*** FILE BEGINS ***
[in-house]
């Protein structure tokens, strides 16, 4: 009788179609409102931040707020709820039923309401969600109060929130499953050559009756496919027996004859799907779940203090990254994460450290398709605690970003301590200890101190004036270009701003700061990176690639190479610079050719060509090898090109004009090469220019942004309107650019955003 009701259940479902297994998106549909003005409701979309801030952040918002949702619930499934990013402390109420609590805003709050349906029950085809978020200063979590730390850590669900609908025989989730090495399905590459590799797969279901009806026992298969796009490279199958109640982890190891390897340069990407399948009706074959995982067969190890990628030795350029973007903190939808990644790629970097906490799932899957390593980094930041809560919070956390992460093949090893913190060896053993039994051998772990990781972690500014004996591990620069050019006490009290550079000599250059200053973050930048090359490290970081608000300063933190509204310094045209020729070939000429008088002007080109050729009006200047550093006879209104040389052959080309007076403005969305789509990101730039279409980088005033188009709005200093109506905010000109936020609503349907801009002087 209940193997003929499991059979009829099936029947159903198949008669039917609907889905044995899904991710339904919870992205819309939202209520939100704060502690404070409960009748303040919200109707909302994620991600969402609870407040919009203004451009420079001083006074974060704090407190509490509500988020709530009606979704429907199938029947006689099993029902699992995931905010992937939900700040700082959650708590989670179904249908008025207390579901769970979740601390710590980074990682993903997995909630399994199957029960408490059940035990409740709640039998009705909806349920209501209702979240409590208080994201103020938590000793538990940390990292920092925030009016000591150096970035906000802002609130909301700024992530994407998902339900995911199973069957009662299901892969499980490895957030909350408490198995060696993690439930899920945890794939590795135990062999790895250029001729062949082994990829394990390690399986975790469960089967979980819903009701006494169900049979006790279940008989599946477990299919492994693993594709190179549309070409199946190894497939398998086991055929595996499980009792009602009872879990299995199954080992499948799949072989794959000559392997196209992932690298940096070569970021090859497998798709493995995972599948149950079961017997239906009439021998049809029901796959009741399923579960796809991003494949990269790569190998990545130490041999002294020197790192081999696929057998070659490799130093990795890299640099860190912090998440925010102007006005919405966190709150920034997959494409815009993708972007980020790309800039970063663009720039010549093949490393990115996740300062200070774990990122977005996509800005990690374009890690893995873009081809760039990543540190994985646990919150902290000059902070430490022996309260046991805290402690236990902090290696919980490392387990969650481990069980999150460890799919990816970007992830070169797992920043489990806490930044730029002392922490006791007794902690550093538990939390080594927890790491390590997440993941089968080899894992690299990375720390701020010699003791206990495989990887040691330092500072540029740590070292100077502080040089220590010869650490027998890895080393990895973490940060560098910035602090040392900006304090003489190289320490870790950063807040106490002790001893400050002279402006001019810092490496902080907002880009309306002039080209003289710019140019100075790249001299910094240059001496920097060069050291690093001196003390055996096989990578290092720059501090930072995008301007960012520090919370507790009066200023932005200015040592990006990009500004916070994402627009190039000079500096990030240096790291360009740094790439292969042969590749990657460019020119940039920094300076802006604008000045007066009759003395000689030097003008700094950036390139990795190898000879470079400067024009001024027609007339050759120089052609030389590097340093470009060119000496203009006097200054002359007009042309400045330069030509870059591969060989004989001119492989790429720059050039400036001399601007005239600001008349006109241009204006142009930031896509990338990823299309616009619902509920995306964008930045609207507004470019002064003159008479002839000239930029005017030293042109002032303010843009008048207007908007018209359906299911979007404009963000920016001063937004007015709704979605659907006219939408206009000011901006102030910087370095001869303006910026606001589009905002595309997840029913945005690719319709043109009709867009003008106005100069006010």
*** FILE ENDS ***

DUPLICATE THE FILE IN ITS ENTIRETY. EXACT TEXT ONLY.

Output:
[in-house]
């Protein structure tokens, strides 16, 4: 009788179609409102931040707020709820039923309401969600109060929130499953050559009756496919027996004859799907779940203090990254994460450290398709605690970003301590200890101190004036270009701003700061990176690639190479610079050719060509090898090109004009090469220019942004309107650019955003 009701259940479902297994998106549909003005409701979309801030952040918002949702619930499934990013402390109420609590805003709050349906029950085809978020200063979590730390850590669900609908025989989730090495399905590459590799797969279901009806026992298969796009490279199958109640982890190891390897340069990407399948009706074959995982067969190890990628030795350029973007903190939808990644790629970097906490799932899957390593980094930041809560919070956390992460093949090893913190060896053993039994051998772990990781972690500014004996591990620069050019006490009290550079000599250059200053973050930048090359490290970081608000300063933190509204310094045209020729070939000429008088002007080109050729009006200047550093006879209104040389052959080309007076403005969305789509990101730039279409980088005033188009709005200093109506905010000109936020609503349907801009002087 209940193997003929499991059979009829099936029947159903198949008669039917609907889905044995899904991710339904919870992205819309939202209520939100704060502690404070409960009748303040919200109707909302994620991600969402609870407040919009203004451009420079001083006074974060704090407190509490509500988020709530009606979704429907199938029947006689099993029902699992995931905010992937939900700040700082959650708590989670179904249908008025207390579901769970979740601390710590980074990682993903997995909630399994199957029960408490059940035990409740709640039998009705909806349920209501209702979240409590208080994201103020938590000793538990940390990292920092925030009016000591150096970035906000802002609130909301700024992530994407998902339900995911199973069957009662299901892969499980490895957030909350408490198995060696993690439930899920945890794939590795135990062999790895250029001729062949082994990829394990390690399986975790469960089967979980819903009701006494169900049979006790279940008989599946477990299919492994693993594709190179549309070409199946190894497939398998086991055929595996499980009792009602009872879990299995199954080992499948799949072989794959000559392997196209992932690298940096070569970021090859497998798709493995995972599948149950079961017997239906009439021998049809029901796959009741399923579960796809991003494949990269790569190998990545130490041999002294020197790192081999696929057998070659490799130093990795890299640099860190912090998440925010102007006005919405966190709150920034997959494409815009993708972007980020790309800039970063663009720039010549093949490393990115996740300062200070774990990122977005996509800005990690374009890690893995873009081809760039990543540190994985646990919150902290000059902070430490022996309260046991805290402690236990902090290696919980490392387990969650481990069980999150460890799919990816970007992830070169797992920043489990806490930044730029002392922490006791007794902690550093538990939390080594927890790491390590997440993941089968080899894992690299990375720390701020010699003791206990495989990887040691330092500072540029740590070292100077502080040089220590010869650490027998890895080393990895973490940060560098910035602090040392900006304090003489190289320490870790950063807040106490002790001893400050002279402006001019810092490496902080907002880009309306002039080209003289710019140019100075790249001299910094240059001496920097060069050291690093001196003390055996096989990578290092720059501090930072995008301007960012520090919370507790009066200023932005200015040592990006990009500004916070994402627009190039000079500096990030240096790291360009740094790439292969042969590749990657460019020119940039920094300076802006604008000045007066009759003395000689030097003008700094950036390139990795190898000879470079400067024009001024027609007339050759120089052609030389590097340093470009060119000496203009006097200054002359007009042309400045330069030509870059591969060989004989001119492989790429720059050039400036001399601007005239600001008349006109241009204006142009930031896509990338990823299309616009619902509920995306964008930045609207507004470019002064003159008479002839000239930029005017030293042109002032303010843009008048207007908007018209359906299911979007404009963000920016001063937004007015709704979605659907006219939408206009000011901006102030910087370095001869303006910026606001589009905002595309997840029913945005690719319709043109009709867009003008106005100069006010």